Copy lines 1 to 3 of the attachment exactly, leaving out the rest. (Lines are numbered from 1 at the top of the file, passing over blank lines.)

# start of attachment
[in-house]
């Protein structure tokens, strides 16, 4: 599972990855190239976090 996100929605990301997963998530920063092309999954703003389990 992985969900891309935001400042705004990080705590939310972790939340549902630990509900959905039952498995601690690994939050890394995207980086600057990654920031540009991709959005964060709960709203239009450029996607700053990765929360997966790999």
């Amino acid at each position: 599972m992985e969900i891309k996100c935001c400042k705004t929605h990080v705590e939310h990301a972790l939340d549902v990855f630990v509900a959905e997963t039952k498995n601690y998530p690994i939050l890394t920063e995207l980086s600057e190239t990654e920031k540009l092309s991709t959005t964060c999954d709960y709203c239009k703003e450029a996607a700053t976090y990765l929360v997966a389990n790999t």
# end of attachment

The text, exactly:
[in-house]
């Protein structure tokens, strides 16, 4: 599972990855190239976090 996100929605990301997963998530920063092309999954703003389990 992985969900891309935001400042705004990080705590939310972790939340549902630990509900959905039952498995601690690994939050890394995207980086600057990654920031540009991709959005964060709960709203239009450029996607700053990765929360997966790999």
């Amino acid at each position: 599972m992985e969900i891309k996100c935001c400042k705004t929605h990080v705590e939310h990301a972790l939340d549902v990855f630990v509900a959905e997963t039952k498995n601690y998530p690994i939050l890394t920063e995207l980086s600057e190239t990654e920031k540009l092309s991709t959005t964060c999954d709960y709203c239009k703003e450029a996607a700053t976090y990765l929360v997966a389990n790999t």